In my writing journey, I’ve had the pleasure of both working with critics and writing quite a few criticisms myself. Every lifehack I write is especially critiqued, and I can thank the entire editing staff here for making my writing sparkle (even on the days when I want to slack soooooooooooooooooooooooooooooooooo bad). No matter what you do in life, you’ll be criticized for it, and the louder you do it, the more criticism you’ll get. Change your perspective on haters by learning how to take criticism constructively…
You’re not perfect at everything, and you don’t need a trophy for going to the bathroom without missing. This doesn’t mean you don’t put in your best effort, and when people offer you better methods, accept that your way isn’t always the best. Sometimes things have to be said, and if this is the first time you’ve heard it, it’s probably because this is the first time someone cared enough to tell you. Feel the love…
2. Crittin’ Ain’t Easy.
Gamers know there are tradeoffs between crits and attack/movement speed. The idea is everyone wants to hit as hard and fast as possible, but you have to balance the two to your style in order to truly win the war. Taking criticism hits hard, and you want to produce work as fast as possible to achieve your goals, but accepting that criticism, working through it with the critic, and resolving your issues quickly will raise the amount of hits you produce and your lifetime overall DPS.
3. All I’m Asking for Is Understanding.
Understand where people are coming from when both taking and giving criticism. Regardless of which side of the fence you’re on, a little compassion for the other side will ensure they know you’re on the same side and agreement is much easier than fighting. It also helps to research what the other person is saying (and perhaps gather stats to show their side instead of yours) in order to understand where they’re coming from. The quicker you start working with critics, the easier your life will be.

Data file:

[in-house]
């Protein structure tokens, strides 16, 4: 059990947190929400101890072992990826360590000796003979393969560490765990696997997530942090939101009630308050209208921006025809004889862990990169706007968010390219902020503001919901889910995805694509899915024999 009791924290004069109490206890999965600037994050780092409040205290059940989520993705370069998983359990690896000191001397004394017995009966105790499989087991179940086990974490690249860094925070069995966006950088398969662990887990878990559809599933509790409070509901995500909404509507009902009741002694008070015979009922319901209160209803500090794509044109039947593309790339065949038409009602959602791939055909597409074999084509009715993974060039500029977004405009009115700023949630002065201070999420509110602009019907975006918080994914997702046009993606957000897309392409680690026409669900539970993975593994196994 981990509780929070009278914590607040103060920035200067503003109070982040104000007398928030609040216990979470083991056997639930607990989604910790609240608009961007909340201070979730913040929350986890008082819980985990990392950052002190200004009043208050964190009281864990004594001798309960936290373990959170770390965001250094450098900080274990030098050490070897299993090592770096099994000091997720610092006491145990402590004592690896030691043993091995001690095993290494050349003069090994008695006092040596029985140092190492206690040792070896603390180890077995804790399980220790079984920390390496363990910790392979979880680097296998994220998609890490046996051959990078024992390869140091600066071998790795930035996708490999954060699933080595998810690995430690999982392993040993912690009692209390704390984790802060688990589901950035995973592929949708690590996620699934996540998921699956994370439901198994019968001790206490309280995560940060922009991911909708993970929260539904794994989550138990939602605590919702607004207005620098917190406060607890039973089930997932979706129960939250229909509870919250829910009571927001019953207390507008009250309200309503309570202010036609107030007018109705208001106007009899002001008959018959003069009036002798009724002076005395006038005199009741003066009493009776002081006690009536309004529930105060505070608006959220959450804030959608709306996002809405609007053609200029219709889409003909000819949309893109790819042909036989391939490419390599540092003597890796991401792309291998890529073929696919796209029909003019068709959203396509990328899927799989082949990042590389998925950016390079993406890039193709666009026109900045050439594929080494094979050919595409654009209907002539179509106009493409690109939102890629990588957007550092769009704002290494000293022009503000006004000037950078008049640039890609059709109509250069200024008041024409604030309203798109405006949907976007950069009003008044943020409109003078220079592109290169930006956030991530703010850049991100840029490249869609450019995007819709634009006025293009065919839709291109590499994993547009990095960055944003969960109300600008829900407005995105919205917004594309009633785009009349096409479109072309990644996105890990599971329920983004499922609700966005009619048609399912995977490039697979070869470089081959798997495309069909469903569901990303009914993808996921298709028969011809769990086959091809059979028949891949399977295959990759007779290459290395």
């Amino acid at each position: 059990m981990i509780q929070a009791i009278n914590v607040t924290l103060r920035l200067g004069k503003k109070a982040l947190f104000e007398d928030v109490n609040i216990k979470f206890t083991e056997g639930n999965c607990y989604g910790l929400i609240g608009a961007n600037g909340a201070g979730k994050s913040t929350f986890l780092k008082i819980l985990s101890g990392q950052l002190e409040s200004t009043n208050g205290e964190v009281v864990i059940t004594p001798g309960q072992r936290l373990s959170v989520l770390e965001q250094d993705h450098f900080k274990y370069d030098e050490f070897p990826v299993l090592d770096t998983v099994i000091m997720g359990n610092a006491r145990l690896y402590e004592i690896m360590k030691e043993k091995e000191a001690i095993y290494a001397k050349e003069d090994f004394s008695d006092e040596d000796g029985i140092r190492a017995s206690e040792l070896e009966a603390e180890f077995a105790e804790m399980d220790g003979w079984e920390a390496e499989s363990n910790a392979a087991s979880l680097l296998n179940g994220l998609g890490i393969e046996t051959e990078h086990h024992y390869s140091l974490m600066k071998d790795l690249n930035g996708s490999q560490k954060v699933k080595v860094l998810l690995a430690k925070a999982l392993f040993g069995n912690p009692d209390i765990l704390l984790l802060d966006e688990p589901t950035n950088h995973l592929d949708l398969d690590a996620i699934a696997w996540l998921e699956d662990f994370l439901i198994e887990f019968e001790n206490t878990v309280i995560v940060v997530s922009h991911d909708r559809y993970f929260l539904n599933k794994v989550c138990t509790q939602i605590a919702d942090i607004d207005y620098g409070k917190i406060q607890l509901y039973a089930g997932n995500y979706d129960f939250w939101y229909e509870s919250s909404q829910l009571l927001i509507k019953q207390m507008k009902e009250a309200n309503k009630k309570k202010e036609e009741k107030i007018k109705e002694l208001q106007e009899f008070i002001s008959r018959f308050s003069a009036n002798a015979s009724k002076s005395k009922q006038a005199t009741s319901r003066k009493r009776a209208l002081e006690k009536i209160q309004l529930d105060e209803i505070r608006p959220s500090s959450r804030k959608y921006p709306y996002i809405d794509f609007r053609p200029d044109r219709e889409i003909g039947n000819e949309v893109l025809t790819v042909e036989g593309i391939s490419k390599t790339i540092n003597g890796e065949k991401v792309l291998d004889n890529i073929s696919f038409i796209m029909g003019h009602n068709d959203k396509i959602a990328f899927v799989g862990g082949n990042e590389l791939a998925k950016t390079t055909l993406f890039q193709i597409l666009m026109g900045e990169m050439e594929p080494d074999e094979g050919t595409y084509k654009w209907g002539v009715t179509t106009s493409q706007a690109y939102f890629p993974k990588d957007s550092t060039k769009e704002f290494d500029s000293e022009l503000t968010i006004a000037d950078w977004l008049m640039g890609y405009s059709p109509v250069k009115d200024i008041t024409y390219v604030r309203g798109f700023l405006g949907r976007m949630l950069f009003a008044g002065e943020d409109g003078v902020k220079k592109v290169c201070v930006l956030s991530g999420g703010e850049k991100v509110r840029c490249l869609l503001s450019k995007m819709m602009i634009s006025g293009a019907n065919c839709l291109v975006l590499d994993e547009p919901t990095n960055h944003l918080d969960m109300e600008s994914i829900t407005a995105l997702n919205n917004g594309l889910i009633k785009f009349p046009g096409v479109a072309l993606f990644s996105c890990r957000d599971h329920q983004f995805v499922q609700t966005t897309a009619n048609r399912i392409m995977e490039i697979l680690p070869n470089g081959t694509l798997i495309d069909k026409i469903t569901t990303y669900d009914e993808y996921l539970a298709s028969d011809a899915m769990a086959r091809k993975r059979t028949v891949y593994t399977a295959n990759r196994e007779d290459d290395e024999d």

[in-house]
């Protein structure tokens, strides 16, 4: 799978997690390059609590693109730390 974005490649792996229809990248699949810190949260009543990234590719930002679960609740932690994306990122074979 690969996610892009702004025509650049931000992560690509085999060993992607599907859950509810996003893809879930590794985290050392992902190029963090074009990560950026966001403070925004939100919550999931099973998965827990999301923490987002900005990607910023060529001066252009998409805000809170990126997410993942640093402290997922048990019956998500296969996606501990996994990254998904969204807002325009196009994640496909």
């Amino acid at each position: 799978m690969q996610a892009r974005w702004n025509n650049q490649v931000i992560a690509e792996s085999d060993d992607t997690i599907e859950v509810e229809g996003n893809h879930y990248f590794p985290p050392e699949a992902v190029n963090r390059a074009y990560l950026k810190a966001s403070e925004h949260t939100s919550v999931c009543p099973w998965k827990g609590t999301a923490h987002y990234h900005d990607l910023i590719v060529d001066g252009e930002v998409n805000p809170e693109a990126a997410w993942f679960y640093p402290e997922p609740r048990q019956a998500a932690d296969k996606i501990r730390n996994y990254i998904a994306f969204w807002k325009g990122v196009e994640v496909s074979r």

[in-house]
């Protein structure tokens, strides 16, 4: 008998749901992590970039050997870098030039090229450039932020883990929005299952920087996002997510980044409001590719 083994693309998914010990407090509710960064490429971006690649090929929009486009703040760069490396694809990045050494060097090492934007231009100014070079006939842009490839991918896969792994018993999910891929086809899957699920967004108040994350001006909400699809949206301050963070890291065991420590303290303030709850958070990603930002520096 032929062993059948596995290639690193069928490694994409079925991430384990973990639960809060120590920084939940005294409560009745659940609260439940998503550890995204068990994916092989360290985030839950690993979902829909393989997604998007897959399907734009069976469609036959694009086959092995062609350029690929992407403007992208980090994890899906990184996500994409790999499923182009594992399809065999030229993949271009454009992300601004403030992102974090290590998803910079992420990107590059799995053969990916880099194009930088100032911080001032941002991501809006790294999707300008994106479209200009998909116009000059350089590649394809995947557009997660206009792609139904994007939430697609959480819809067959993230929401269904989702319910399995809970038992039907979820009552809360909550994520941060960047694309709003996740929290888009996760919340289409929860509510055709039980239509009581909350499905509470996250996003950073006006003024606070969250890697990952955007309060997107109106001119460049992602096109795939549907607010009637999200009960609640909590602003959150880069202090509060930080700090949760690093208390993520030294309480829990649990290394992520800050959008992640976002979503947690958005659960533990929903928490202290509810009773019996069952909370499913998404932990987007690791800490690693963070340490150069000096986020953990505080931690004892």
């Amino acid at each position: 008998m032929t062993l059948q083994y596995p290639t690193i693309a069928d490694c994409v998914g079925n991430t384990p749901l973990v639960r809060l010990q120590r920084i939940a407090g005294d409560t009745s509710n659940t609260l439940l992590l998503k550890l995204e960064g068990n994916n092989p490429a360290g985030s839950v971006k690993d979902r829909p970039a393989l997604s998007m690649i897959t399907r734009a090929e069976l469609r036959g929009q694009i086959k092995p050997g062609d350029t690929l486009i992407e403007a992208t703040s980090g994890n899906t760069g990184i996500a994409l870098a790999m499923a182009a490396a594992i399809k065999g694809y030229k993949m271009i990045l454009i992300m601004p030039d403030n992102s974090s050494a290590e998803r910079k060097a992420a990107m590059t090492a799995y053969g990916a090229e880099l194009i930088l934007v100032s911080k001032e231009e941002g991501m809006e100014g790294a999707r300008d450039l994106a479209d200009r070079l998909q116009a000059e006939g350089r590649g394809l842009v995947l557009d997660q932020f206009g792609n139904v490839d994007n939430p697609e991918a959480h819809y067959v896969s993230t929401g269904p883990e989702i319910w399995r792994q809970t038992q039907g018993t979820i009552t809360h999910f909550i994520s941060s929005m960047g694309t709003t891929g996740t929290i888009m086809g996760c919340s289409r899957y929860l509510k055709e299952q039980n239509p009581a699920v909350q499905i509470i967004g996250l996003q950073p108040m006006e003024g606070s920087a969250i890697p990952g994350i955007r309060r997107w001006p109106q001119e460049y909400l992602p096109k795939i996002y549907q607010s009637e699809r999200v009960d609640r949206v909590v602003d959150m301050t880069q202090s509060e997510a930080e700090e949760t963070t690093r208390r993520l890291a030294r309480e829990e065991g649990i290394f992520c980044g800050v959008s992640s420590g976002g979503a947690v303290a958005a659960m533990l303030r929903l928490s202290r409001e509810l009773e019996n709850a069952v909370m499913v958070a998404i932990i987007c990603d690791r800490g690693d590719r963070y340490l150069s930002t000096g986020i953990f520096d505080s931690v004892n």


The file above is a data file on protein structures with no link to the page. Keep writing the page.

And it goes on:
4. Figuratively Give It a Shot.
Don’t shoot the messenger; instead give their message a shot. Maybe they’re right, and maybe they’re wrong, but the only way you’ll ever know is by trying it out. If the criticism is truly constructive, the critic will be willing to show you the correct way by giving more than just examples of other people’s work. A real critic rolls up their sleeves and produces what they’re trying to get you to produce. If you like how it changes your work, incorporate their suggestions moving forward.
5. Don’t Be Afraid to Push Back.
Just because someone is an expert doesn’t always mean they’re right; this is especially true in creative pursuits. A video editor, for example, will tell you how important it is to have multiple camera angles, but Kevin Smith made Clerks without them. Rules are meant to be broken, but keep in mind, sometimes you really are just bad at something. Just because you said something doesn’t mean it’s entitled to be heard. You need to get on your grind, son.
6. Bluntness Is Best.
Everybody hates those who sugar coat things. I love hearing blunt and direct problems people have with me. It helps me understand how to better communicate with those I love (or play up the things that annoy the hell out of those I don’t). People would much rather hear you say, “I don’t like the way you click your nails when you talk,” than, “You should watch how you present yourself.”
7. The Facts of Life.
If someone really doesn’t like what you have to offer (or you, yourself), then there’s nothing you can do to change their mind – focus on the people who do like it instead. Don’t get too caught up in everyone liking you, because it’ll affect your self-worth in unexpected ways. Remember that real constructive criticism is based on a process you’re following. It’s not you or them that’s the problem; it’s the process.